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No signs of consolidation - USD extends losses post a dovish FOMC

No signs of consolidation - USD extends losses post a dovish FOMC   

  • USD: Fed holds rates unchanged as widely expected but its decision to extend extraordinary swap and repo operations from September 2020 to March 2021 is a minor surprise, given that the FX basis market (a barometer of onshore and offshore demand for USD liquidity) has completely normalized. The move highlights a cautious Fed, willing to keep USD liquidity ample for longer which helps to break the link between risk-off and USD outperformance in periods of economic duress.      
  • USD: No decision is made regarding forward guidance changes but a range of options, including language about leaving rates at the zero bound until inflation reaches or exceeds 2% for a considerable period of time is likely to be contained in the upcoming minutes (August 19) and adopted more formally at the September FOMC (Citi analysts).          
  • USD: Chair Powell’s comments in the Q & A reveal his concerns about risks to the US recovery, emphasizing the big shock to demand as US core inflation drops to 1% and that the US will be struggling against disinflationary pressures for quite some time. His  economic outlook seems biased toward the pessimistic end of the forecast range, saying  “the path forward for the economy is extraordinarily uncertain and will depend on our success in keeping the virus in check... full recovery is unlikely until people are confident that it's safe to reengage in a broad range of activities. Indicators of business fixed investment have yet to show a recovery while unemployment has declined in May and June but at 11.1% remains far above before the outbreak and greater than the global crisis".
  • USD: Chair Powell also provides an update on the Fed's monetary policy framework saying there will be a delay in delivery due to the pandemic but possible enhancements to the Fed’s statement on longer run goals and monetary policy strategy will likely be delivered “in the near future.”                 

 

Australian CPI in line; Weak jobs in Singapore retain odds of MAS easing            

  • AUD: Australian Q2 CPI is in-line with Citi analysts call and slightly above consensus - Headline CPI falls by -1.9% Q-o-Q in Q2 (consensus -2.0%) while in yearly terms is down -0.3%. The data has little if any implications for the RBA given Q2 captures peak lockdown in Australia.           
  • SGD: Singapore 2Q Job Losses Surge to Record High; Unemployment Rates Highest Since GFC - Net job losses (ex-FDW) rise sharply to -121.8k, more than four times the previous quarterly high in 1Q (-25.6k). Business closures, resident unemployment rate and retrenchments to see further upward pressure - with the phasing out of generous fiscal support from 2H20, business closures, which remained fairly stable in 2Q (avg: 3.7k, 1Q: 3.8k), could pick up in 2H, alongside job losses. Such pressures could persist into 2021 as a negative fiscal impulse might be difficult to avoid given the constraints under the Balanced Budget Rule. Citi analysts base case is for the resident unemployment rate (1H: 3.6%) to rise above 4% through 2021. Another MAS downward re-centering in October cannot be ruled out (30–40% chance) as the extent that job losses exerts a disinflationary impact, especially into 2021 and given the jobs report suggests that losses may be advancing faster than the April MR’s expectations.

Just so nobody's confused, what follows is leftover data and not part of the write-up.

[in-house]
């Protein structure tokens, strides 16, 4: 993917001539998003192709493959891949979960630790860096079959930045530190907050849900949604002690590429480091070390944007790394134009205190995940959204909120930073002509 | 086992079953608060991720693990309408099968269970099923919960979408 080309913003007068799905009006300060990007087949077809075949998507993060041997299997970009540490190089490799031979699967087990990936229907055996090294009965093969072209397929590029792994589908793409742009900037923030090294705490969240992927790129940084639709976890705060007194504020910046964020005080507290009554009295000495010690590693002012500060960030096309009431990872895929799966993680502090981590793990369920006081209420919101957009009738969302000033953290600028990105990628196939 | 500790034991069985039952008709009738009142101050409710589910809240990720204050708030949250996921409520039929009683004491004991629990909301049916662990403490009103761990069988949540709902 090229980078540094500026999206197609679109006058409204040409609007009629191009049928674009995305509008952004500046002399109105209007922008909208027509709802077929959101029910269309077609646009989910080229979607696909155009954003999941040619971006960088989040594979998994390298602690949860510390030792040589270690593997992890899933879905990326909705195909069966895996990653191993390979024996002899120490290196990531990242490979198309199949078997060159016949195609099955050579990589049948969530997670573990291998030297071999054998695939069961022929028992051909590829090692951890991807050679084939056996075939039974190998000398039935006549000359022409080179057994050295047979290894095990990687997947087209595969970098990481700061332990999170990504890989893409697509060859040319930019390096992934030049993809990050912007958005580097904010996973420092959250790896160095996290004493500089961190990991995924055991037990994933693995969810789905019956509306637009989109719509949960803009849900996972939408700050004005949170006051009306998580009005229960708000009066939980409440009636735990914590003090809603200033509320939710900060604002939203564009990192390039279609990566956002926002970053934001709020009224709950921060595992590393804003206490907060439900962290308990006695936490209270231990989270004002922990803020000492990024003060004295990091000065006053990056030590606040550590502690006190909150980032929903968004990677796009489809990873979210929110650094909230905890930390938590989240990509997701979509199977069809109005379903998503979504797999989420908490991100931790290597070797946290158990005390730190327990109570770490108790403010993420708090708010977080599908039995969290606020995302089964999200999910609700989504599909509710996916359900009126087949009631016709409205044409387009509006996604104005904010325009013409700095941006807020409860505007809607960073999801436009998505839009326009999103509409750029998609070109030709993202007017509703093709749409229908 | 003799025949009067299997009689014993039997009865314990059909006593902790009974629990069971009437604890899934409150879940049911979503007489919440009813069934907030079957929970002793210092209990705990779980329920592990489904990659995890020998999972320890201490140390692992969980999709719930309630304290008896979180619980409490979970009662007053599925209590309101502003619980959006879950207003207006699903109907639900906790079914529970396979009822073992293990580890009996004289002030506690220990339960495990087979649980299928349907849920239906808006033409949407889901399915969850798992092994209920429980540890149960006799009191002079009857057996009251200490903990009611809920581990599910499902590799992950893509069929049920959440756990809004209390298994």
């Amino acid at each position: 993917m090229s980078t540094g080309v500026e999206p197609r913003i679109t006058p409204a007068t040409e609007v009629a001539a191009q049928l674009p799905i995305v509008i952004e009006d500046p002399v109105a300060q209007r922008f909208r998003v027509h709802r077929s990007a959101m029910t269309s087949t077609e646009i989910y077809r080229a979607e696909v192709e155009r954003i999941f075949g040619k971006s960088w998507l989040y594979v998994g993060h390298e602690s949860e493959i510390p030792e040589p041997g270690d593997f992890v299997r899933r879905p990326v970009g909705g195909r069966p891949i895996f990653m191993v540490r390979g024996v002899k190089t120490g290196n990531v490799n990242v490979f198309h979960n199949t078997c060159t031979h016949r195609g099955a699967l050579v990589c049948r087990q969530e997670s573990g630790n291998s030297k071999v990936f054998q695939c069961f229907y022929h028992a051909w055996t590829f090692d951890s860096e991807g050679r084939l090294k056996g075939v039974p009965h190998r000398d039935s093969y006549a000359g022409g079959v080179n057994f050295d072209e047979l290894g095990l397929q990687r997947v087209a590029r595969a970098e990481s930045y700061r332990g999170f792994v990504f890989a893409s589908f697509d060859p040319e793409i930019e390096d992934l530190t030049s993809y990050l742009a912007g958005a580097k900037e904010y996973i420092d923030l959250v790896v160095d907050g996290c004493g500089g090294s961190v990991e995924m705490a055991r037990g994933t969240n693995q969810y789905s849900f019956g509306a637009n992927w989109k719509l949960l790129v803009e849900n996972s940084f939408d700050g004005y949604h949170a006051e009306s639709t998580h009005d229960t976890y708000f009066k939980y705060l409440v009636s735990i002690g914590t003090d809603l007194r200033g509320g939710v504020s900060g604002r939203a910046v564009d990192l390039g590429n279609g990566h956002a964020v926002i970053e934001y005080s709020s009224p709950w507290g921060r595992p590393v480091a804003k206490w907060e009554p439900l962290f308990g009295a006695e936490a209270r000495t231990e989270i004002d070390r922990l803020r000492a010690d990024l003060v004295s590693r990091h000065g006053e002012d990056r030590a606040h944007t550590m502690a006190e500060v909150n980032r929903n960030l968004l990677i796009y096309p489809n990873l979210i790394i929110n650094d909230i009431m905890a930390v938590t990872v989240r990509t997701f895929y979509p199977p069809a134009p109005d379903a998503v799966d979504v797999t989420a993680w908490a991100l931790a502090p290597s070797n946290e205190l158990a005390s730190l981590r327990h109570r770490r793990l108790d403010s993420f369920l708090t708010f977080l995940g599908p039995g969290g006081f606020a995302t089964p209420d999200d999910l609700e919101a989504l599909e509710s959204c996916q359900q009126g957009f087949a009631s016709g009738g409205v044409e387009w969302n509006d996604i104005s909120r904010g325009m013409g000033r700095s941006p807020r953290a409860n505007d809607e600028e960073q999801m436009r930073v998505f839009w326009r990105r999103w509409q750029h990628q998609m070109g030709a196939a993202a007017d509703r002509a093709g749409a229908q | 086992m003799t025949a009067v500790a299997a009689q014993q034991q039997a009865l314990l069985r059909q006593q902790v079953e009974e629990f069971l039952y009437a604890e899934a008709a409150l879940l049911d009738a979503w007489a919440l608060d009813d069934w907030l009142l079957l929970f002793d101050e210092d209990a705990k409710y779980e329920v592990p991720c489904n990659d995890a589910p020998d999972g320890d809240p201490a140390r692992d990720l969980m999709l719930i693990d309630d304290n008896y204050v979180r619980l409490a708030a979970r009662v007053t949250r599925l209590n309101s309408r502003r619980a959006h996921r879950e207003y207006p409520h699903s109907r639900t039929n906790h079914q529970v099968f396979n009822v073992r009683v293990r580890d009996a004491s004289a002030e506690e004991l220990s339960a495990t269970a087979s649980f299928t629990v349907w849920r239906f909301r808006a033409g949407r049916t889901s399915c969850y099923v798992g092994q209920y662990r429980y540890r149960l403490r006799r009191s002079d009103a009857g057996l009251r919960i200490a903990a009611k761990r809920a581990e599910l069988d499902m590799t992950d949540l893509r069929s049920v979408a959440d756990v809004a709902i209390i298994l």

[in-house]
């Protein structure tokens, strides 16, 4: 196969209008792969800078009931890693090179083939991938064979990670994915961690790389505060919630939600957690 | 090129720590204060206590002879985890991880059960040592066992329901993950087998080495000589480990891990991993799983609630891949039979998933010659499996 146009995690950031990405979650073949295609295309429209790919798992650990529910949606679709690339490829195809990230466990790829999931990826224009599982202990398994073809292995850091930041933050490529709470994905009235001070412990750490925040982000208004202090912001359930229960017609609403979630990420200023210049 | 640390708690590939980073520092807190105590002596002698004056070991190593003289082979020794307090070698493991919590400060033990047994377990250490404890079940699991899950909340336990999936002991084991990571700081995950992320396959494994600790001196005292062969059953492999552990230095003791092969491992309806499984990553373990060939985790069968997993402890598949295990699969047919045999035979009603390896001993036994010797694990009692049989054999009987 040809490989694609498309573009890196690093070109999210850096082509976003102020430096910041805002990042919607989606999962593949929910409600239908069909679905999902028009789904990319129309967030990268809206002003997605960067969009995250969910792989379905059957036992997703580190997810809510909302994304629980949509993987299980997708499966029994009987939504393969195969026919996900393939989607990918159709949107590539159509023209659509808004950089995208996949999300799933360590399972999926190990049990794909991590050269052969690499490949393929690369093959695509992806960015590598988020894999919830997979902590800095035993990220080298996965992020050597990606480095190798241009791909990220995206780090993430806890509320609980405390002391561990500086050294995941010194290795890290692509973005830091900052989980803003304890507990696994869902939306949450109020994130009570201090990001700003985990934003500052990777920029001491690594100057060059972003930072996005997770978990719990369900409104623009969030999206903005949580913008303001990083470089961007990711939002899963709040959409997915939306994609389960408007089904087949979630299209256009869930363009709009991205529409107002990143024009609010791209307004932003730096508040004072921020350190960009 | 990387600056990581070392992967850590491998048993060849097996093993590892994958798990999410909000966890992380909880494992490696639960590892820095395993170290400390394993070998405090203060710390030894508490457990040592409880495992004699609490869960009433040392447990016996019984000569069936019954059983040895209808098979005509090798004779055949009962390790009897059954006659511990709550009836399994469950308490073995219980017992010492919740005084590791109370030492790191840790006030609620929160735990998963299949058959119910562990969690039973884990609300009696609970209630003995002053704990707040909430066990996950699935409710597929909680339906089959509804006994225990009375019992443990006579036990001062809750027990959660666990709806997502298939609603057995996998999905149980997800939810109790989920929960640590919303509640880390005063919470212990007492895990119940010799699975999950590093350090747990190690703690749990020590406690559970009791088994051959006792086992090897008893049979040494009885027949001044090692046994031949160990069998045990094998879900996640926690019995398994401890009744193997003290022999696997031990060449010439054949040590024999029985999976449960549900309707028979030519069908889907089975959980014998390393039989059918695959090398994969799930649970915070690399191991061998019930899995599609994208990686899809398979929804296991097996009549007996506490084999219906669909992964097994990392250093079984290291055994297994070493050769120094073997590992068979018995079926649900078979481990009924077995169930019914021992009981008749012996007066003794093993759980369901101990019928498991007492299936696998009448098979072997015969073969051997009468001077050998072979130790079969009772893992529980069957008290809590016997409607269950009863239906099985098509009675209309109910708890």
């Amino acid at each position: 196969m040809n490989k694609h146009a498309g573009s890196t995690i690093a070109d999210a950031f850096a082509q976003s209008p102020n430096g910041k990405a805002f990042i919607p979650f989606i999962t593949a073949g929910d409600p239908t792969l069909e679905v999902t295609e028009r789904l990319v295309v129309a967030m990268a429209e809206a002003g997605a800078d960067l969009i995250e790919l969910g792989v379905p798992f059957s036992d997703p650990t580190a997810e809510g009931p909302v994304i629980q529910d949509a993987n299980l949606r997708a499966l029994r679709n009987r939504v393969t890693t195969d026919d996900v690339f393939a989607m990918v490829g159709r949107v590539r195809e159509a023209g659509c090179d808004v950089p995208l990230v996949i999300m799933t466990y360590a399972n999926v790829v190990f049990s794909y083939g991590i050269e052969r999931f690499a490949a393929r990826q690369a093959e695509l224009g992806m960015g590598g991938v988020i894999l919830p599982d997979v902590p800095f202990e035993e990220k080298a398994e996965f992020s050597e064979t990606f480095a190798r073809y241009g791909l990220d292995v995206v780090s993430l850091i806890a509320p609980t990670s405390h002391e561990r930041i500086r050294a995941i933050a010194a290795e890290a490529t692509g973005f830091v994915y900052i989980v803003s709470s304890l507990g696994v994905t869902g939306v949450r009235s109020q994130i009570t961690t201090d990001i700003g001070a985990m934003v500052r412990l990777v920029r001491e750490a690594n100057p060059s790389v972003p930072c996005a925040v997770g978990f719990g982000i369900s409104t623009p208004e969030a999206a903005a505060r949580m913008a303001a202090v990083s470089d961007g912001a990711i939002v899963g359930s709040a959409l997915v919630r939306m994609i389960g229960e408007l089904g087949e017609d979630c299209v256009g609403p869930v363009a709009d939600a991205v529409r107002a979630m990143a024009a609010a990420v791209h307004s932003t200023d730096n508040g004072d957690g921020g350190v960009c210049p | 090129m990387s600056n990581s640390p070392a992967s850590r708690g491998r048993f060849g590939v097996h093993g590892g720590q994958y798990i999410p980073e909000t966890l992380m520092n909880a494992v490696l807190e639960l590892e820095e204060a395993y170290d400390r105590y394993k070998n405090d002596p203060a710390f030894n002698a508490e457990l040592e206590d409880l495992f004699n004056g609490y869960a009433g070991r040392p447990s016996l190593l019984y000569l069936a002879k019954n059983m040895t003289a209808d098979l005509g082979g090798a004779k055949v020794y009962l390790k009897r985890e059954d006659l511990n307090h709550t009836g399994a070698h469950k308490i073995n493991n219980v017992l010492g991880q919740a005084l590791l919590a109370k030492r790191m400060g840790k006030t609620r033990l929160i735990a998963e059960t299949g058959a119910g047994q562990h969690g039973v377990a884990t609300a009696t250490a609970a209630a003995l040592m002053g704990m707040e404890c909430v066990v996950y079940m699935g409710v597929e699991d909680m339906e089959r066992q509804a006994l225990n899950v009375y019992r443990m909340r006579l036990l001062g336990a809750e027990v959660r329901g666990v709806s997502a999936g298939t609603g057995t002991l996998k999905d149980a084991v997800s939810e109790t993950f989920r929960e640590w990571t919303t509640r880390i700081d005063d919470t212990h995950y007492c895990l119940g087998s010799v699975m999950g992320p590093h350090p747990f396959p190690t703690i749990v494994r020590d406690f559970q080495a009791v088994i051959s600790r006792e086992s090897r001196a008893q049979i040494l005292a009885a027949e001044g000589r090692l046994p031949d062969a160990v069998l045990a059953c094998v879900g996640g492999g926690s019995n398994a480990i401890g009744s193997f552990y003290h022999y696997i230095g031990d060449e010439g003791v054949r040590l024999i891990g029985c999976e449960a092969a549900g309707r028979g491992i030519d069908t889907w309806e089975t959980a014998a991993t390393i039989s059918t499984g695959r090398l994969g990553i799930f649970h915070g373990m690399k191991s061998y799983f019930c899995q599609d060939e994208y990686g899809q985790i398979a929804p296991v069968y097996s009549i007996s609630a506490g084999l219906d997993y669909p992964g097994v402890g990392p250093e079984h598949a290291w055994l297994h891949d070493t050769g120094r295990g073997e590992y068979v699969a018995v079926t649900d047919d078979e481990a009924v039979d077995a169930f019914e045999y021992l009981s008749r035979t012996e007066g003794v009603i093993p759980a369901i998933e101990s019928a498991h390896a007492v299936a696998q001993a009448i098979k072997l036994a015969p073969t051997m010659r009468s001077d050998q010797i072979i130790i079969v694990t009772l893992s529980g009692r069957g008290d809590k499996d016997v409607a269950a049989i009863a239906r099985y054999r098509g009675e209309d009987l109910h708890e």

US income/ spending, euro zone HICP and China manufacturing PMI data yet to come this week       

  • USD: US Personal Income – Citi: -0.2%, median: -0.5%, prior: -4.2%; Personal Spending – Citi: 6.6%, median: 5.5%, prior: 8.2%; Core PCE YoY – Citi: 1.0%, median: 1.0%, prior: 1.0%  - Personal income should decline a modest 0.2%MoM in June, as an increase in labor incomes offsets further declines in government transfers. Meanwhile, spending should rise 6.6% in June, in line with retail sales while core PCE inflation should rise 0.28%MoM (0.3% rounded) though Citi analysts still see core PCE remaining below 2% through the end of this year and into 2021.                          
  • US Initial Jobless Claims – Citi: 1500k, median: NA, prior: 1416k; Continuing Claims – Citi: 16200k, median: NA, prior: 16197k - Citi analysts again expect another increase to 1500k in weekly claims for the week of July 25. However, this increase in initial claims is not a clear sign of rising unemployment, instead, seasonal patterns around the 4th of July holiday result in very unfavorable seasonal factors. Similarly, continuing claims are likely to rise modestly to 16.2 million for the week of July 18 due to seasonal factors (and which is the payrolls survey reference week). However, Citi analysts still expect hiring of at 1 million workers again in July   
  • Euro zone HICP Inflation, July Flash Forecast: 0.2% YY, Prior: 0.3% YY - Despite sizable base effects, a likely sharp drop in core HICP from 0.8% YY in June to 0.4% YY in July should push the headline inflation rate lower. The 3pp temporary VAT rate cut in Germany appears to be the main culprit, as it will likely shave around 0.25pp off core euro zone HICP.  
  • CNY: China Manufacturing PMI July – Citi 51.5, Prior 50.9 – China’s manufacturing PMI could continue to inch up in July. The better than expected 2Q GDP, more fiscal transfers flowing to local government, bull capital market and RMB strength could boost sentiment.          

 

This is is an extract from the Daily Currency Update, dated July 30, 2020. Please approach a Citigold Relationship Manager if you would like more information.

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